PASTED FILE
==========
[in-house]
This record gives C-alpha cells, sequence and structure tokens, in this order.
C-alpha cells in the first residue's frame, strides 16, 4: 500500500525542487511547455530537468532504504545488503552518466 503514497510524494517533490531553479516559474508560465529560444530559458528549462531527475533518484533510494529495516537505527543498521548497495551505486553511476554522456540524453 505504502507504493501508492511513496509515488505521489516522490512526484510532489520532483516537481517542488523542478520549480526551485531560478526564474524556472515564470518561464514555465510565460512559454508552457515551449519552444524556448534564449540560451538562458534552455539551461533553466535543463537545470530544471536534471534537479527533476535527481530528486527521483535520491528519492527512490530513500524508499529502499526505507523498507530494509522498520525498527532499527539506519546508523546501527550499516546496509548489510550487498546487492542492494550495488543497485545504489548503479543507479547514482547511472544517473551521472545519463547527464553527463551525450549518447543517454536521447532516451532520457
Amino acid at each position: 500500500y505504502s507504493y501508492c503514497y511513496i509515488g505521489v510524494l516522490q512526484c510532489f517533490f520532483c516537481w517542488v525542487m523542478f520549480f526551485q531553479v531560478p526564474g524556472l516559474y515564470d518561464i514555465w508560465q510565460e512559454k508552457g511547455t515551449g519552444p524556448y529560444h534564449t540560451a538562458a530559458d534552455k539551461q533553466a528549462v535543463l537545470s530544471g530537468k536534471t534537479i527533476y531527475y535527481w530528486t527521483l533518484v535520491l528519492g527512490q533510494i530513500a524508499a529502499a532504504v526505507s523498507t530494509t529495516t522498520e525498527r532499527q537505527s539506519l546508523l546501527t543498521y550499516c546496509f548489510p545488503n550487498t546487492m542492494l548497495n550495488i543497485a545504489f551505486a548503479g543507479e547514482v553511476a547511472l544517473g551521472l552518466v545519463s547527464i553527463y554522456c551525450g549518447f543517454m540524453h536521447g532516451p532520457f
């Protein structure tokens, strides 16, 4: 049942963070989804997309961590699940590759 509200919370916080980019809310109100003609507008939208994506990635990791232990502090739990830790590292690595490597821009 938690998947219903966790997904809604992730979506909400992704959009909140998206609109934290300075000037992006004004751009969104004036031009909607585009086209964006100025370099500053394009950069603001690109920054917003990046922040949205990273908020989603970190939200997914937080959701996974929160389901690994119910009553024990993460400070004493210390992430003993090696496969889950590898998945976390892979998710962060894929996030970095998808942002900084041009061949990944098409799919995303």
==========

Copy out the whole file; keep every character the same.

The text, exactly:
[in-house]
This record gives C-alpha cells, sequence and structure tokens, in this order.
C-alpha cells in the first residue's frame, strides 16, 4: 500500500525542487511547455530537468532504504545488503552518466 503514497510524494517533490531553479516559474508560465529560444530559458528549462531527475533518484533510494529495516537505527543498521548497495551505486553511476554522456540524453 505504502507504493501508492511513496509515488505521489516522490512526484510532489520532483516537481517542488523542478520549480526551485531560478526564474524556472515564470518561464514555465510565460512559454508552457515551449519552444524556448534564449540560451538562458534552455539551461533553466535543463537545470530544471536534471534537479527533476535527481530528486527521483535520491528519492527512490530513500524508499529502499526505507523498507530494509522498520525498527532499527539506519546508523546501527550499516546496509548489510550487498546487492542492494550495488543497485545504489548503479543507479547514482547511472544517473551521472545519463547527464553527463551525450549518447543517454536521447532516451532520457
Amino acid at each position: 500500500y505504502s507504493y501508492c503514497y511513496i509515488g505521489v510524494l516522490q512526484c510532489f517533490f520532483c516537481w517542488v525542487m523542478f520549480f526551485q531553479v531560478p526564474g524556472l516559474y515564470d518561464i514555465w508560465q510565460e512559454k508552457g511547455t515551449g519552444p524556448y529560444h534564449t540560451a538562458a530559458d534552455k539551461q533553466a528549462v535543463l537545470s530544471g530537468k536534471t534537479i527533476y531527475y535527481w530528486t527521483l533518484v535520491l528519492g527512490q533510494i530513500a524508499a529502499a532504504v526505507s523498507t530494509t529495516t522498520e525498527r532499527q537505527s539506519l546508523l546501527t543498521y550499516c546496509f548489510p545488503n550487498t546487492m542492494l548497495n550495488i543497485a545504489f551505486a548503479g543507479e547514482v553511476a547511472l544517473g551521472l552518466v545519463s547527464i553527463y554522456c551525450g549518447f543517454m540524453h536521447g532516451p532520457f
């Protein structure tokens, strides 16, 4: 049942963070989804997309961590699940590759 509200919370916080980019809310109100003609507008939208994506990635990791232990502090739990830790590292690595490597821009 938690998947219903966790997904809604992730979506909400992704959009909140998206609109934290300075000037992006004004751009969104004036031009909607585009086209964006100025370099500053394009950069603001690109920054917003990046922040949205990273908020989603970190939200997914937080959701996974929160389901690994119910009553024990993460400070004493210390992430003993090696496969889950590898998945976390892979998710962060894929996030970095998808942002900084041009061949990944098409799919995303």